Well, Sonia Delaunay, you did surprise me!

Thought the reviews were really positive for this exhibition at Tate Modern but they did not really say a great deal about the three murals that I absolutely loved!

Another informative and well curated exhibition – I really like visiting Tate Modern because of this – so had high hopes and yes, it all started well with one of the best nudes I have ever seen… and I don’t often say that:

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Yellow Nude, 1908

Sometimes, you forget that when a painting was exhibited, people may have been surprised, shocked or even outraged.  To me, the skin tones here seem right but, at the time, people were stunned to see this combination of colour being used.  The cool blue/greens play with the shadows and her use of the black outline – influenced by Gaughin – create a mask-like portrait.

Obviously, her move, along with her husband, Robert Delaunay, to abstraction is the main focus of the exhibition.  Although not overly keen on fashion and textiles, it was interesting to see how she adapted and moved into that field.

However, my favourite section was the Paris, 1937 exhibition room where the Delaunays exhibited three large-scale panels depcition a propellor, an engine and an instrument panel of a airplane.  These were stunning and the way in which they combines the schematic drawings of these machine parts with their use of simultaneous colour-contrasts was magnificent.  You did feel that they captured a real sense of celebration of scientific innovation at that time.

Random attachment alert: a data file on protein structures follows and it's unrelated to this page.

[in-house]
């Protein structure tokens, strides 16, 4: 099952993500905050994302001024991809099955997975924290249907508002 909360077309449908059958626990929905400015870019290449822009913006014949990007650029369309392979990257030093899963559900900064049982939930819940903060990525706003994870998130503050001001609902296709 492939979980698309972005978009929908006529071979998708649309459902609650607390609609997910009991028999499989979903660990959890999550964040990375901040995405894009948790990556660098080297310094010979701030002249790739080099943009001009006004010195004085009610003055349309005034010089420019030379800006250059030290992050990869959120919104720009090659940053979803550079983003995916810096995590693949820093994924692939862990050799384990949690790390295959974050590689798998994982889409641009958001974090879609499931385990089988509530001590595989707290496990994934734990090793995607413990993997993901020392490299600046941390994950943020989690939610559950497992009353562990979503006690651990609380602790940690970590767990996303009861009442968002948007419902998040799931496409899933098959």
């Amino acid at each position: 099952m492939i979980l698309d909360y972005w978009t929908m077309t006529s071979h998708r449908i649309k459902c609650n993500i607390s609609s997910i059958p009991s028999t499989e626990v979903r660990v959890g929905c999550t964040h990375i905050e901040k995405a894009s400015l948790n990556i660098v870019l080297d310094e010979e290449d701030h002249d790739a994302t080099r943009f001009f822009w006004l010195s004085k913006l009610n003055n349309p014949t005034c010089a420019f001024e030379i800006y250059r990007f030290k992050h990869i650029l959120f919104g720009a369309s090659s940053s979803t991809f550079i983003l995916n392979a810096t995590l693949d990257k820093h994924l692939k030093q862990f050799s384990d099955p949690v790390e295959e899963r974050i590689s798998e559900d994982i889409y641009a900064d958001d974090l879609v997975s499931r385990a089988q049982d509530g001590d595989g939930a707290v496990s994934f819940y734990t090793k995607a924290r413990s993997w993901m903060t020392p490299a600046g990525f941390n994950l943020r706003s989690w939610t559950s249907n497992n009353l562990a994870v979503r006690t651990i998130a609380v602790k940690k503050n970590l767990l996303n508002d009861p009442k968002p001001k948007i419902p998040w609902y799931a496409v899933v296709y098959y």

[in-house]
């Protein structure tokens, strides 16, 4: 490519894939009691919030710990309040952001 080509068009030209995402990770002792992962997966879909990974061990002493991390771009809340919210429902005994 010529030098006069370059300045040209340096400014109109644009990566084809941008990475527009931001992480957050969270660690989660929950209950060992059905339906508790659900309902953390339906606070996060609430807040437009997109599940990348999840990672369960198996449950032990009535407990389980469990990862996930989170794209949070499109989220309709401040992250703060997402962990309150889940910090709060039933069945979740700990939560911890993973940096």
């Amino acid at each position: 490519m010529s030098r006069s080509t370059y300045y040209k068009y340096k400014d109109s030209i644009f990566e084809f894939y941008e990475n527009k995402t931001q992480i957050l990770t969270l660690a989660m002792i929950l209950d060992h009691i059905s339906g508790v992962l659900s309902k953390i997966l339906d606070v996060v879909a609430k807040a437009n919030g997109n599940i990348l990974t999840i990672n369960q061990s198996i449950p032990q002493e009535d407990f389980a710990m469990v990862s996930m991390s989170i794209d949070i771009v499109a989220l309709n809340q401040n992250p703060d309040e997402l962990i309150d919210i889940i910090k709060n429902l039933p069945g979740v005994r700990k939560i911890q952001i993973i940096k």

“Hélice-décoration-pour-le-«-Palais-de-l’Air-»-Exposition-Internationale-des-Arts-et-Techniques-Paris”-1937 244 image

One thing that did strike me while going round listening to the audio commentary was how a music soundtrack would have worked with this particular exhibition.  Some ‘musique concrete’ pieces, along with syncopated jazz, Spanish Flamenco and the Tango would have enhanced the experience further.    The celebrated Bal Bullier would really have worked well with music as it depicts the ballroom where Sonia spent many hours observing the dancers.  The figures emerge from the background and you have a real sense of movement, joy and sensuality when you can see how the dancers cling to one another as the dance progresses.

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You definitely leave this exhibition on a high and would like to suggest coffee afterwards, not before!!

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